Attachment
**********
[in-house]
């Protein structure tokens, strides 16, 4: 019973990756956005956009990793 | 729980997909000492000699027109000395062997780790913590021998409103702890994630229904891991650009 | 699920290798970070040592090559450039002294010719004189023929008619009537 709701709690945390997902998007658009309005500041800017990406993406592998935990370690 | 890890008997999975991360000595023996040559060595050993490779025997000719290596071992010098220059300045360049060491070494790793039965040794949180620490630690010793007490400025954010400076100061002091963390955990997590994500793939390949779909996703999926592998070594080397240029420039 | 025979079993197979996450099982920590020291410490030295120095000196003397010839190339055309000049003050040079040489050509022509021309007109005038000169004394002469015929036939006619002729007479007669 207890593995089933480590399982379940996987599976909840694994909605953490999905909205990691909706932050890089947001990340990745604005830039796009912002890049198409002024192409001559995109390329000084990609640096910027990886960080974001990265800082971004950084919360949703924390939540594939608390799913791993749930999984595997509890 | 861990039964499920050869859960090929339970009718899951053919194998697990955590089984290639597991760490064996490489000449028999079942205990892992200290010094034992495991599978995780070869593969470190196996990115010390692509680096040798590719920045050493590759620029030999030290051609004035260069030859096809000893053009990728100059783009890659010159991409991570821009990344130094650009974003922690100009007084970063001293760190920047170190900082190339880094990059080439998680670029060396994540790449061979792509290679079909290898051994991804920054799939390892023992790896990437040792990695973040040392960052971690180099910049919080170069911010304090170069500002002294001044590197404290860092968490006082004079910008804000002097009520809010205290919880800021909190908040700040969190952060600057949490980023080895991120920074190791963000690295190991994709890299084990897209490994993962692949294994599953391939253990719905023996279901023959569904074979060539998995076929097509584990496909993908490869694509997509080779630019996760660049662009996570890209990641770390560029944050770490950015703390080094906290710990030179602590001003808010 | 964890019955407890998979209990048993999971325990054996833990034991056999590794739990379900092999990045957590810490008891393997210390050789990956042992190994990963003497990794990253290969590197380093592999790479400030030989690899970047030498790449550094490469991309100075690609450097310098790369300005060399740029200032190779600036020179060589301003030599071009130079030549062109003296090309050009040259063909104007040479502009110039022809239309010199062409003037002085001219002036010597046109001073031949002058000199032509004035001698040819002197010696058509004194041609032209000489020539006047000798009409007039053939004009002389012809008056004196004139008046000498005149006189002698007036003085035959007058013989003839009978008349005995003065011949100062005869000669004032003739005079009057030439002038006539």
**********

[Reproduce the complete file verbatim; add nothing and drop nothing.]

[in-house]
């Protein structure tokens, strides 16, 4: 019973990756956005956009990793 | 729980997909000492000699027109000395062997780790913590021998409103702890994630229904891991650009 | 699920290798970070040592090559450039002294010719004189023929008619009537 709701709690945390997902998007658009309005500041800017990406993406592998935990370690 | 890890008997999975991360000595023996040559060595050993490779025997000719290596071992010098220059300045360049060491070494790793039965040794949180620490630690010793007490400025954010400076100061002091963390955990997590994500793939390949779909996703999926592998070594080397240029420039 | 025979079993197979996450099982920590020291410490030295120095000196003397010839190339055309000049003050040079040489050509022509021309007109005038000169004394002469015929036939006619002729007479007669 207890593995089933480590399982379940996987599976909840694994909605953490999905909205990691909706932050890089947001990340990745604005830039796009912002890049198409002024192409001559995109390329000084990609640096910027990886960080974001990265800082971004950084919360949703924390939540594939608390799913791993749930999984595997509890 | 861990039964499920050869859960090929339970009718899951053919194998697990955590089984290639597991760490064996490489000449028999079942205990892992200290010094034992495991599978995780070869593969470190196996990115010390692509680096040798590719920045050493590759620029030999030290051609004035260069030859096809000893053009990728100059783009890659010159991409991570821009990344130094650009974003922690100009007084970063001293760190920047170190900082190339880094990059080439998680670029060396994540790449061979792509290679079909290898051994991804920054799939390892023992790896990437040792990695973040040392960052971690180099910049919080170069911010304090170069500002002294001044590197404290860092968490006082004079910008804000002097009520809010205290919880800021909190908040700040969190952060600057949490980023080895991120920074190791963000690295190991994709890299084990897209490994993962692949294994599953391939253990719905023996279901023959569904074979060539998995076929097509584990496909993908490869694509997509080779630019996760660049662009996570890209990641770390560029944050770490950015703390080094906290710990030179602590001003808010 | 964890019955407890998979209990048993999971325990054996833990034991056999590794739990379900092999990045957590810490008891393997210390050789990956042992190994990963003497990794990253290969590197380093592999790479400030030989690899970047030498790449550094490469991309100075690609450097310098790369300005060399740029200032190779600036020179060589301003030599071009130079030549062109003296090309050009040259063909104007040479502009110039022809239309010199062409003037002085001219002036010597046109001073031949002058000199032509004035001698040819002197010696058509004194041609032209000489020539006047000798009409007039053939004009002389012809008056004196004139008046000498005149006189002698007036003085035959007058013989003839009978008349005995003065011949100062005869000669004032003739005079009057030439002038006539």